But these incentive programs have been criticized by economists, legislators and some union leaders for providing illusory savings, offering a short-term reduction in salary costs that eventually is offset by larger, long-term losses suffered by a pension savings account robbed of investment earnings.
“Over the next few years I intend to reduce the number of state employees,” Malloy said Friday when he announced the tentative deal, though he didn’t say how much he expected it to save, how deeply he expected the workforce to shrink, or whether those savings were part of the $1.6 billion total advertised value of the concession package.
Another key change in the tentative deal would raise the minimum years of service needed to qualify for retiree health care from 10 to 15. But while the summary doesn’t provide full details, it does state this change “is phased in so as to not negatively impact current employees”–another move that could spur some senior workers to retire soon.
The tentative deal does not change the rule that includes overtime earnings in pension calculations for both early and normal retirees.
But it does change the pension calculation for all new workers, using an average of the five years of highest earnings, rather than the three-year average currently employed.
The agreement also begins to tackle state government’s largest, long-term fiscal hole, an unfunded liability of $26.6 billion tied to retiree health care.
State government primary has operated a pay-as-you go system, saving nothing toward this expensive obligation until 2009, when a labor deal required workers with less than five years of experience to contribute 3 percent of their pay.
This concession deal would require all workers to contribute, but only starting in July 2013 – after the next budget biennium has concluded. Workers with more than five years of experience would contribute 0.5 percent of their pay in 2013-14, followed by 2 percent the next year and 3 percent in 2015-16.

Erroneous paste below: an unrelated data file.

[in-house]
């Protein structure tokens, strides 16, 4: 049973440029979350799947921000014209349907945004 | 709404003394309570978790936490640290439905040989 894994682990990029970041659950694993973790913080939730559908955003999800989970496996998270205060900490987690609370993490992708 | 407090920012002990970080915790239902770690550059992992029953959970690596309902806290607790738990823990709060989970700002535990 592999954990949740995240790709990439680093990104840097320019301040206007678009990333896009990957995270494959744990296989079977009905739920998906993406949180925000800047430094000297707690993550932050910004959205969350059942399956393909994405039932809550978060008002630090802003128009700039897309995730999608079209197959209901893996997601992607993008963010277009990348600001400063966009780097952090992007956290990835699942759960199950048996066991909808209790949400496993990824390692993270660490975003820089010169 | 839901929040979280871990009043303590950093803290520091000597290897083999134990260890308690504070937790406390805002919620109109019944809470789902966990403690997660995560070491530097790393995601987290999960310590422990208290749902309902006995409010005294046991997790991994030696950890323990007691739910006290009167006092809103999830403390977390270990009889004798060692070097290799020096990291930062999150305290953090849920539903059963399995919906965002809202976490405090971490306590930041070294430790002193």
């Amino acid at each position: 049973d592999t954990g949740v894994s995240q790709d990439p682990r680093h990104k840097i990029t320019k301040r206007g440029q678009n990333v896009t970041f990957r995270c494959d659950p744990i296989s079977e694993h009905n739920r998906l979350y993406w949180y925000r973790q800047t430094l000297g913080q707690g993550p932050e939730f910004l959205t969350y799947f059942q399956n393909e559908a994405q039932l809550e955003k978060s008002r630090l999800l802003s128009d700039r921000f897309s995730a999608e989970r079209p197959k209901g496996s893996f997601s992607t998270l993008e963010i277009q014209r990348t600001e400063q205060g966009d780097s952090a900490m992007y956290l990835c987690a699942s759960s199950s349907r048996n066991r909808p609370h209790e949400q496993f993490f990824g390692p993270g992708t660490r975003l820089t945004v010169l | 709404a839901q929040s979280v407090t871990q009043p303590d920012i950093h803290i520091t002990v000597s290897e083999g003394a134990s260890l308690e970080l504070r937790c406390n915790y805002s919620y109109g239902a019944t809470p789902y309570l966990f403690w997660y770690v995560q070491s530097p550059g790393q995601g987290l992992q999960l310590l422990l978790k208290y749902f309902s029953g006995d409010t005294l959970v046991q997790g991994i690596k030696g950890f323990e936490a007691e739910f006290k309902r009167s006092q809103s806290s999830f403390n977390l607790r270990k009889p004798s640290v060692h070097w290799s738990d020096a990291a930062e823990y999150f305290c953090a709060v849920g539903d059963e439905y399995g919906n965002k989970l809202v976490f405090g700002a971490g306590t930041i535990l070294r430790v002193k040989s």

Starting in 2017, state government would have to match all workers 3 percent annual contribution.
Workers would be asked to pay more for health care under the plan. Co-payments for preferred brand name drugs–if they didn’t fall into the “maintenance” category for treating chronic illness–would rise from $10 to $20, while non-preferred, non-maintenance drug co-pays would jump from $25 to $35.
Workers with chronic illnesses would be required to refill prescriptions using less expensive, mail order services, and a new $35 co-payment would be added for emergency room visits for ailments that don’t require hospitalization. “We’ve had some people using the emergency room as many as 150 times a year!” the summary states.
To encourage all workers to maintain their health, the deal would urge all employees to join a Value-Based Health Care Plan. In this program, workers would commit to have regular physicals and other key health screenings. Those who don’t participate would face a $100 per month premium increase and a $350 per person deductible.
The plan also calls for:
- A pay freeze for the next two years, followed by 3 percent raises in each of the following three years.
- One canceled bonus payment for longevity service for most workers this October.
- New technology and labor-management committees to improve technology for workers, reduce reliance on private consultants and remove excessive layers of management.
- And an executive order directing agencies to ensure private-sector vendors contracting with state government “do so at reasonable rates of return and under terms that reflect the shared sacrifice being asked from all sectors.”